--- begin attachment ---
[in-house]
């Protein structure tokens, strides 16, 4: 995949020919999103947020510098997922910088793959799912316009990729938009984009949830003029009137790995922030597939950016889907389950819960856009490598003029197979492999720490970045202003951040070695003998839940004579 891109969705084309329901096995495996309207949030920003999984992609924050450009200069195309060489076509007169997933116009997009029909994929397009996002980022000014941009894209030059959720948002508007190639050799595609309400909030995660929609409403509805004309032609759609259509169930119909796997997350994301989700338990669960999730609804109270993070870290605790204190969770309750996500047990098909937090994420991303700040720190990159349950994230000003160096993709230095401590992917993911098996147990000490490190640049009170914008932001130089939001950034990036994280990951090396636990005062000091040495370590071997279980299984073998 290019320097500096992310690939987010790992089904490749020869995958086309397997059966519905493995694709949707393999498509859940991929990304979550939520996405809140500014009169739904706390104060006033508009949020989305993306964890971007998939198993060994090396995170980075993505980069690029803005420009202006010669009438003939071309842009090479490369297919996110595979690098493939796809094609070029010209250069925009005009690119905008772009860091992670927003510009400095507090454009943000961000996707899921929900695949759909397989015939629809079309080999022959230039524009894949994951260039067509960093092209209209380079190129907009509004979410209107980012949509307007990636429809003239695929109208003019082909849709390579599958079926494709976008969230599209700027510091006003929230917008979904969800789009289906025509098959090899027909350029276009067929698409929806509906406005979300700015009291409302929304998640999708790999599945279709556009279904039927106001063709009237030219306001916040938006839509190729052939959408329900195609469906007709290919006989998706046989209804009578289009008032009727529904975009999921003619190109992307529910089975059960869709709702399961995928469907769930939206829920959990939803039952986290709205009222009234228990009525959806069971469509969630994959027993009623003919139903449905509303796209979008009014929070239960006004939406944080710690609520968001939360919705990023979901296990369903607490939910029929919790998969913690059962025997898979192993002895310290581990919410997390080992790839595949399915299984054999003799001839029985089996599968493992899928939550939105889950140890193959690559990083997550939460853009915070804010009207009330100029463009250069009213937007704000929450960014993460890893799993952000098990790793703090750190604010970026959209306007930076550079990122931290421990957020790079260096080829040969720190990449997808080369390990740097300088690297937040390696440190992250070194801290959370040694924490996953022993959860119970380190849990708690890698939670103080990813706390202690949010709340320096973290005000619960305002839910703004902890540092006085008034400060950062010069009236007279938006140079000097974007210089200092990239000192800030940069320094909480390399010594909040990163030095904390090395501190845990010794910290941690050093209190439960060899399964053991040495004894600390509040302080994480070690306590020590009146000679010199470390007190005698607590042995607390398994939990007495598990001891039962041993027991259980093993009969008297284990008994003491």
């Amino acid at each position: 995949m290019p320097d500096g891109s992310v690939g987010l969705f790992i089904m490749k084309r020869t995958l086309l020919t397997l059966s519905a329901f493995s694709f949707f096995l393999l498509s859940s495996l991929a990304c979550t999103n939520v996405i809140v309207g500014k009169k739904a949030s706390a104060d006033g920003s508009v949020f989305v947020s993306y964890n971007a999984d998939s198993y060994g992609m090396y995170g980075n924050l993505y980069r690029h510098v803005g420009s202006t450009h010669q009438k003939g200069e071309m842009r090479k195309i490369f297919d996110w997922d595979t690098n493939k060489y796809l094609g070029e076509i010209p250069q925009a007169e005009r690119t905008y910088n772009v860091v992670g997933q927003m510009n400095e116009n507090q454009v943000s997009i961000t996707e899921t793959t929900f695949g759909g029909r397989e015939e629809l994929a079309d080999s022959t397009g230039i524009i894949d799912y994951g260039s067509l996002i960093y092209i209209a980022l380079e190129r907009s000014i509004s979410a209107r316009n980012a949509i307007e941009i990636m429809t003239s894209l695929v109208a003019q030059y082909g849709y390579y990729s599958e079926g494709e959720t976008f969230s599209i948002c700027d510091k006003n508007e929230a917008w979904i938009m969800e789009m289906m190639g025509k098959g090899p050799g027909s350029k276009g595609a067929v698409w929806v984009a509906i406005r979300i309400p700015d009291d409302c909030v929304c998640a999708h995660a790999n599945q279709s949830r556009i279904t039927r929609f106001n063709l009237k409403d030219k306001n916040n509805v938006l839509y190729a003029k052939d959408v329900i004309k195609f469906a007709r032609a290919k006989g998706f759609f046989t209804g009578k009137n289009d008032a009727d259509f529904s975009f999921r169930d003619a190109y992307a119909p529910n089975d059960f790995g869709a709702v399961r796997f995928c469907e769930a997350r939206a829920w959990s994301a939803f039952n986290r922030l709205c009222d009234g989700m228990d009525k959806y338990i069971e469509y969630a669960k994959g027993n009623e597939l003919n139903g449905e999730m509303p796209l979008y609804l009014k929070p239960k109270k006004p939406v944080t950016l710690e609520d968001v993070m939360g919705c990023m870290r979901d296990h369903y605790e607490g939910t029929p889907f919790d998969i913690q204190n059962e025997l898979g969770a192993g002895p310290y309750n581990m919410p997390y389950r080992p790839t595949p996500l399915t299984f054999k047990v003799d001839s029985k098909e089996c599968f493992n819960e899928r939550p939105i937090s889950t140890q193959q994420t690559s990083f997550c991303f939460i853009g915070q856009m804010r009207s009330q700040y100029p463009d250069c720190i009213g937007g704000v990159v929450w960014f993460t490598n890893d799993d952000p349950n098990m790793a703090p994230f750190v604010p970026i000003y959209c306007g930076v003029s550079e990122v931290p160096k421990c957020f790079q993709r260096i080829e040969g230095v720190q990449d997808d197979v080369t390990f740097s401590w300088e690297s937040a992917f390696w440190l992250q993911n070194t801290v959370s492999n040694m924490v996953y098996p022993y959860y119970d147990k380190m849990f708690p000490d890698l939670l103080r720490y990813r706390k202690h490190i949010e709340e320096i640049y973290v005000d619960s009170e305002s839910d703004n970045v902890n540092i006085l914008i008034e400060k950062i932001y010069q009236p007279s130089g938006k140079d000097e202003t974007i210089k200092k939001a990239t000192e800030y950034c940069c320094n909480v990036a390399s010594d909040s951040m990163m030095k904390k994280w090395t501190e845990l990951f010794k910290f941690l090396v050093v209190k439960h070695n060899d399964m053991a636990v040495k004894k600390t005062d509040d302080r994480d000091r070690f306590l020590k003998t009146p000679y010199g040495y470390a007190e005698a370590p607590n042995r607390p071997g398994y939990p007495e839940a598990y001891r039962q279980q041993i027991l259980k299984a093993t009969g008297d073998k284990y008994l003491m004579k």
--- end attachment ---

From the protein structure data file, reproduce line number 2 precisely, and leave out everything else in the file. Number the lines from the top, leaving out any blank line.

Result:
């Protein structure tokens, strides 16, 4: 995949020919999103947020510098997922910088793959799912316009990729938009984009949830003029009137790995922030597939950016889907389950819960856009490598003029197979492999720490970045202003951040070695003998839940004579 891109969705084309329901096995495996309207949030920003999984992609924050450009200069195309060489076509007169997933116009997009029909994929397009996002980022000014941009894209030059959720948002508007190639050799595609309400909030995660929609409403509805004309032609759609259509169930119909796997997350994301989700338990669960999730609804109270993070870290605790204190969770309750996500047990098909937090994420991303700040720190990159349950994230000003160096993709230095401590992917993911098996147990000490490190640049009170914008932001130089939001950034990036994280990951090396636990005062000091040495370590071997279980299984073998 290019320097500096992310690939987010790992089904490749020869995958086309397997059966519905493995694709949707393999498509859940991929990304979550939520996405809140500014009169739904706390104060006033508009949020989305993306964890971007998939198993060994090396995170980075993505980069690029803005420009202006010669009438003939071309842009090479490369297919996110595979690098493939796809094609070029010209250069925009005009690119905008772009860091992670927003510009400095507090454009943000961000996707899921929900695949759909397989015939629809079309080999022959230039524009894949994951260039067509960093092209209209380079190129907009509004979410209107980012949509307007990636429809003239695929109208003019082909849709390579599958079926494709976008969230599209700027510091006003929230917008979904969800789009289906025509098959090899027909350029276009067929698409929806509906406005979300700015009291409302929304998640999708790999599945279709556009279904039927106001063709009237030219306001916040938006839509190729052939959408329900195609469906007709290919006989998706046989209804009578289009008032009727529904975009999921003619190109992307529910089975059960869709709702399961995928469907769930939206829920959990939803039952986290709205009222009234228990009525959806069971469509969630994959027993009623003919139903449905509303796209979008009014929070239960006004939406944080710690609520968001939360919705990023979901296990369903607490939910029929919790998969913690059962025997898979192993002895310290581990919410997390080992790839595949399915299984054999003799001839029985089996599968493992899928939550939105889950140890193959690559990083997550939460853009915070804010009207009330100029463009250069009213937007704000929450960014993460890893799993952000098990790793703090750190604010970026959209306007930076550079990122931290421990957020790079260096080829040969720190990449997808080369390990740097300088690297937040390696440190992250070194801290959370040694924490996953022993959860119970380190849990708690890698939670103080990813706390202690949010709340320096973290005000619960305002839910703004902890540092006085008034400060950062010069009236007279938006140079000097974007210089200092990239000192800030940069320094909480390399010594909040990163030095904390090395501190845990010794910290941690050093209190439960060899399964053991040495004894600390509040302080994480070690306590020590009146000679010199470390007190005698607590042995607390398994939990007495598990001891039962041993027991259980093993009969008297284990008994003491």